Kenneth Smith: Alabama CALLS OFF killer's execution after prison staff have trouble finding his veins
Prison staff were reportedly trying for about an hour to get the two required intravenous lines connected to Smith, 57
MONTGOMERY, ALABAMA: The execution of Kenneth Smith, who was convicted in the 1988 murder-for-hire slaying of a preacher's wife, was called off Thursday, November 17, just before the midnight deadline after state officials couldn't locate a suitable vein to inject the lethal concoction of drugs.
Alabama Department of Corrections Commissioner John Hamm revealed prison staff tried for about an hour to get the two required intravenous lines connected to Smith, 57. They were reportedly able to establish one line but couldn't connect the second after trying several locations on Smith's body. Hamm said officials subsequently tried a central line, which involves a catheter connected to a large vein. "We were not able to have time to complete that, so we called off the execution," Hamm explained.
Smith's execution was cleared by the US Supreme Court at about 10.20 pm when it lifted a stay issued earlier in the evening by the 11th US Circuit Court of Appeals. The state of Alabama, however, decided about an hour later that they couldn't proceed with the lethal injection that evening. This came after Smith's final appeals focused on problems with intravenous lines at the last two scheduled lethal injections in the state. Now, Alabama must go back to court to seek a new execution date considering the death warrant expired at midnight.
Kenneth Smith had over 30 years of appeals for a brutal murder-for-hire of an innocent woman for $1000 in pay. His attorneys waited until the morning of his execution to ask for yet another stay. Congrats to the Alabama SG office for getting justice done.https://t.co/FyK0GMKMGS https://t.co/fguPhZ2fRg pic.twitter.com/FNGrc1ZJdr— (((tedfrank))) (@tedfrank) November 18, 2022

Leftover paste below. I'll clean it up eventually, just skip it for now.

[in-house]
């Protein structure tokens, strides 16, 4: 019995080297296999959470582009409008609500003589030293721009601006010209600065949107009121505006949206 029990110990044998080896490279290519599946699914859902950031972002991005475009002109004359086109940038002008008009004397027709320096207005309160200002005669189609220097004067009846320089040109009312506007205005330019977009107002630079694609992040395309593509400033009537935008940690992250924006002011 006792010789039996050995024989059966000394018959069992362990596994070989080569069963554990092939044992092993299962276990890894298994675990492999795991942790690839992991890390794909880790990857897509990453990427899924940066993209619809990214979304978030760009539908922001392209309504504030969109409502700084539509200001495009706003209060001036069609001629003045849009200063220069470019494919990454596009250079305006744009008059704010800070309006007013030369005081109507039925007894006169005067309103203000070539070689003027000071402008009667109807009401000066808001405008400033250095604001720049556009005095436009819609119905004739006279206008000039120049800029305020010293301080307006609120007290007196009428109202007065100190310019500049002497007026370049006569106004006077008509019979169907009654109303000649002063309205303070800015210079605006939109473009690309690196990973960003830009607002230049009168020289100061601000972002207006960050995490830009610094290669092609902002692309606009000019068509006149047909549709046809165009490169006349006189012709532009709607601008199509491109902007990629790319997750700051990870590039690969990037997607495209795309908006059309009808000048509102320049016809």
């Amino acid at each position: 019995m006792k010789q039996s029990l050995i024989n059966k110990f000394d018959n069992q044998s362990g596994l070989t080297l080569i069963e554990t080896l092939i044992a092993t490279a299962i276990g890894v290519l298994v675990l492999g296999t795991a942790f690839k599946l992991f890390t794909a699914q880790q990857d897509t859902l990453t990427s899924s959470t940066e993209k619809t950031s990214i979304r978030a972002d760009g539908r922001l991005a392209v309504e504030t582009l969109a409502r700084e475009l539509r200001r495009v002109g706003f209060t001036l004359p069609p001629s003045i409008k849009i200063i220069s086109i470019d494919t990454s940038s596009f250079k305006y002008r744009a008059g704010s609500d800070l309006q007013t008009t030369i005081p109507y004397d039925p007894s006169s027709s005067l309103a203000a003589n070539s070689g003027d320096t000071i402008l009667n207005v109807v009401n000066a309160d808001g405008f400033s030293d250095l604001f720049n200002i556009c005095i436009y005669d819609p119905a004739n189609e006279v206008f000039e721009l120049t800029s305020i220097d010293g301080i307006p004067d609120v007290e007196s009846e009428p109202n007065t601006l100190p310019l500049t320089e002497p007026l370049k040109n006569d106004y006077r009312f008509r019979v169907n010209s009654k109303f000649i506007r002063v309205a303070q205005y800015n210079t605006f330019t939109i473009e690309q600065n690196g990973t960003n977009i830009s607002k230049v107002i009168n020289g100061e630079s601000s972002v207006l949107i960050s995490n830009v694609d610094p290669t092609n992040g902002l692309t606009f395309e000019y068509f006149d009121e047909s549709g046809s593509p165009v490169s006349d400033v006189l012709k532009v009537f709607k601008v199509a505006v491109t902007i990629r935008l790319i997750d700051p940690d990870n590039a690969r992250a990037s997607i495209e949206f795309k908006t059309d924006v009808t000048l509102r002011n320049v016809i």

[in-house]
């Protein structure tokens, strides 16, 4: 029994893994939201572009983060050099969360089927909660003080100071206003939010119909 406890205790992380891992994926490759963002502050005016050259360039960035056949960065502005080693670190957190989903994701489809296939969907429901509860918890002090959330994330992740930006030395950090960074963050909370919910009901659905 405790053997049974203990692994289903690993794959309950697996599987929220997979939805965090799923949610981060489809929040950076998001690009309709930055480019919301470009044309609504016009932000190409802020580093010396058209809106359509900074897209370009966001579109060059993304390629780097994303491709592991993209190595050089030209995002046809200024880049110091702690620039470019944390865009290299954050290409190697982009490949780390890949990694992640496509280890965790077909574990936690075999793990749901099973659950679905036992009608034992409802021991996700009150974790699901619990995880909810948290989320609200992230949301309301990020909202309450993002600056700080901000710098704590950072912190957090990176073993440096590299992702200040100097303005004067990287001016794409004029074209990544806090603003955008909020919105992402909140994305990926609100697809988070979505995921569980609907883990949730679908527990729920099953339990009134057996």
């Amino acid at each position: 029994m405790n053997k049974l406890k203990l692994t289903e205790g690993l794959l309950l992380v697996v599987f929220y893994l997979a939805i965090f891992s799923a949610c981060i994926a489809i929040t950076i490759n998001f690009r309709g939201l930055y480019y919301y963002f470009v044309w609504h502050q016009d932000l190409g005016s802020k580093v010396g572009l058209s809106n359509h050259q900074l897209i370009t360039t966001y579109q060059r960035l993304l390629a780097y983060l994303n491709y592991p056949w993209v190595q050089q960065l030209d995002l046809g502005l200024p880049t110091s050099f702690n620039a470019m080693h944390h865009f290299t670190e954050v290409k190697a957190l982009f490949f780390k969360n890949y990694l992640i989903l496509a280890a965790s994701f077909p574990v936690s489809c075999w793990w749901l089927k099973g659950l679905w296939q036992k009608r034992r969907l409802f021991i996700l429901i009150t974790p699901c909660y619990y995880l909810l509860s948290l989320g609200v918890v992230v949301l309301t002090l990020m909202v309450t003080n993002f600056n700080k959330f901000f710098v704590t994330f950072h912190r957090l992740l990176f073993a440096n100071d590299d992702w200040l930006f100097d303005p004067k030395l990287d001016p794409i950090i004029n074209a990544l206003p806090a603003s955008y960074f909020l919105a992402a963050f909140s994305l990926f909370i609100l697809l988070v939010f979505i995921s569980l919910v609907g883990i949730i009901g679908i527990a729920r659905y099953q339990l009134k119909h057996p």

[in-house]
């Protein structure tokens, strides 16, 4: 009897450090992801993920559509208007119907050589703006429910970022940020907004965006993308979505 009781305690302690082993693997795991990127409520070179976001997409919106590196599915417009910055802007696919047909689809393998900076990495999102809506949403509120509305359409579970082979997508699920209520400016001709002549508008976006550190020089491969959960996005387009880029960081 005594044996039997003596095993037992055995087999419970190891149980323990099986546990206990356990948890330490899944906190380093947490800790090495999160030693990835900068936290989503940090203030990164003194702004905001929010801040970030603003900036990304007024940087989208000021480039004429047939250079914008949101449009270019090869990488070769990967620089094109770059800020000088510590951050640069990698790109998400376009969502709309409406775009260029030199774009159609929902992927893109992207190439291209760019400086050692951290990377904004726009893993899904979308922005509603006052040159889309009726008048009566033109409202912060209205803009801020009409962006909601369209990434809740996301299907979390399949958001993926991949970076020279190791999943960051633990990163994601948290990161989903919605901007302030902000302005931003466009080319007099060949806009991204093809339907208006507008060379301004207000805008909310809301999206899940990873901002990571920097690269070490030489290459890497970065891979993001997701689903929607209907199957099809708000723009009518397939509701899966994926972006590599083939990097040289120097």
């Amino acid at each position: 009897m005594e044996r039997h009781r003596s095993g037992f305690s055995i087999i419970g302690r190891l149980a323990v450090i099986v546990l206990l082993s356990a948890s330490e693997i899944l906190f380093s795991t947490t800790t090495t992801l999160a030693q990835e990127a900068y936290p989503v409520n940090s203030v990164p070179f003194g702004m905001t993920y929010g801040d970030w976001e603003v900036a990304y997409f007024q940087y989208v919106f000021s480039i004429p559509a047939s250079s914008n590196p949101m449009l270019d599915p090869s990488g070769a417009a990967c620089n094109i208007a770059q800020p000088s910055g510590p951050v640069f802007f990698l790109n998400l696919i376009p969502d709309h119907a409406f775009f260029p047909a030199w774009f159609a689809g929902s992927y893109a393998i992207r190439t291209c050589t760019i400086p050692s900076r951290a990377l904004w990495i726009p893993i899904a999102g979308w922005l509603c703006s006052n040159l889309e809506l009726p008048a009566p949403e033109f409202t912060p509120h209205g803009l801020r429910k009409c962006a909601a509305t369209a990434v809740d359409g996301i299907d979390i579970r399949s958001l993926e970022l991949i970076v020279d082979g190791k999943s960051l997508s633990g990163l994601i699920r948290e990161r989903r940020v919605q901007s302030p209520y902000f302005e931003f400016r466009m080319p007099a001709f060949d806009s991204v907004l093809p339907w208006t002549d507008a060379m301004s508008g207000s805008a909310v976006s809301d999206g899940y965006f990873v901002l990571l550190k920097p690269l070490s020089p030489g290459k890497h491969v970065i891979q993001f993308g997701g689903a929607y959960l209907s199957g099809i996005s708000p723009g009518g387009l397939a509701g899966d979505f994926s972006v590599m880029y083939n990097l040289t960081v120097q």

Smith, who was returned to death row following the botched execution, was one of two men who were hired to kill Elizabeth Sennett for $1,000 each on behalf of her husband, who was reportedly deeply in debt and wanted to collect her life insurance. The murder and the subsequent revelations of who was responsible shook the small north Alabama community. Alabama Gov. Kay Ivey appeared to blame Smith's last-minute appeals for the execution not going forward as planned. "Kenneth Eugene Smith chose $1,000 over the life of Elizabeth Dorlene Sennett, and he was guilty, no question about it," Ivey said. "Some three decades ago, a promise was made to Elizabeth's family that justice would be served through a lawfully imposed death sentence. Although that justice could not be carried out tonight because of last-minute legal attempts to delay or cancel the execution, attempting it was the right thing to do," she added.
It's worth noting that Alabama has faced scrutiny over issues during recent lethal injections. Lawyers for several inmates are seeking information about the qualifications of the execution team members tasked with connecting the IV lines. A federal judge asked the state in a Thursday hearing in Smith's case how long was too long to try to establish a line, noting at least one state gives an hour limit. The execution of Joe Nathan James Jr was delayed for several hours due to problems in establishing an IV line. In September, the state was forced to postpone the scheduled execution of Alan Miller after prison staff faced difficulty accessing his veins.
The prison system said Smith visited with his attorney and family members -- including his wife -- in the hours leading up to the scheduled execution. He reportedly ate cheese curls and drank water, but declined the prison breakfast offered to him. Smith was initially convicted in 1989 and a jury voted 10-2 to recommend a death sentence. His conviction was reportedly overturned in 1992, but he was tried and convicted again in 1996, when a jury voted 11-1 to recommend a life sentence, but a judge overrode that recommendation and sentenced Smith to death, the Daily Mail reported.